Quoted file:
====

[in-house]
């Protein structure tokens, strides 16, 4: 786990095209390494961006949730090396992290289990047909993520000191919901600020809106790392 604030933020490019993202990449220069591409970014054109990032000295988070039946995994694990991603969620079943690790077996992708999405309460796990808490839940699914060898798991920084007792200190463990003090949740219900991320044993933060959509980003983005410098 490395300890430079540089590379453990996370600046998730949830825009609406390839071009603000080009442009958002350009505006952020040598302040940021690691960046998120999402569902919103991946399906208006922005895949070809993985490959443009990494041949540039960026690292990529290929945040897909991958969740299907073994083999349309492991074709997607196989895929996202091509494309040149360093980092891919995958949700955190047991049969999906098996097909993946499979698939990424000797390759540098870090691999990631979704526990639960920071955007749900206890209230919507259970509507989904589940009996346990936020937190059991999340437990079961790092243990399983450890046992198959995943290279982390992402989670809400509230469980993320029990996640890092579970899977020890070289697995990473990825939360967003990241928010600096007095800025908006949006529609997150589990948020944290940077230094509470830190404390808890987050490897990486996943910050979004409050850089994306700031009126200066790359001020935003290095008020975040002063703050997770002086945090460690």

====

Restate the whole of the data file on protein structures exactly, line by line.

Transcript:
[in-house]
């Protein structure tokens, strides 16, 4: 786990095209390494961006949730090396992290289990047909993520000191919901600020809106790392 604030933020490019993202990449220069591409970014054109990032000295988070039946995994694990991603969620079943690790077996992708999405309460796990808490839940699914060898798991920084007792200190463990003090949740219900991320044993933060959509980003983005410098 490395300890430079540089590379453990996370600046998730949830825009609406390839071009603000080009442009958002350009505006952020040598302040940021690691960046998120999402569902919103991946399906208006922005895949070809993985490959443009990494041949540039960026690292990529290929945040897909991958969740299907073994083999349309492991074709997607196989895929996202091509494309040149360093980092891919995958949700955190047991049969999906098996097909993946499979698939990424000797390759540098870090691999990631979704526990639960920071955007749900206890209230919507259970509507989904589940009996346990936020937190059991999340437990079961790092243990399983450890046992198959995943290279982390992402989670809400509230469980993320029990996640890092579970899977020890070289697995990473990825939360967003990241928010600096007095800025908006949006529609997150589990948020944290940077230094509470830190404390808890987050490897990486996943910050979004409050850089994306700031009126200066790359001020935003290095008020975040002063703050997770002086945090460690």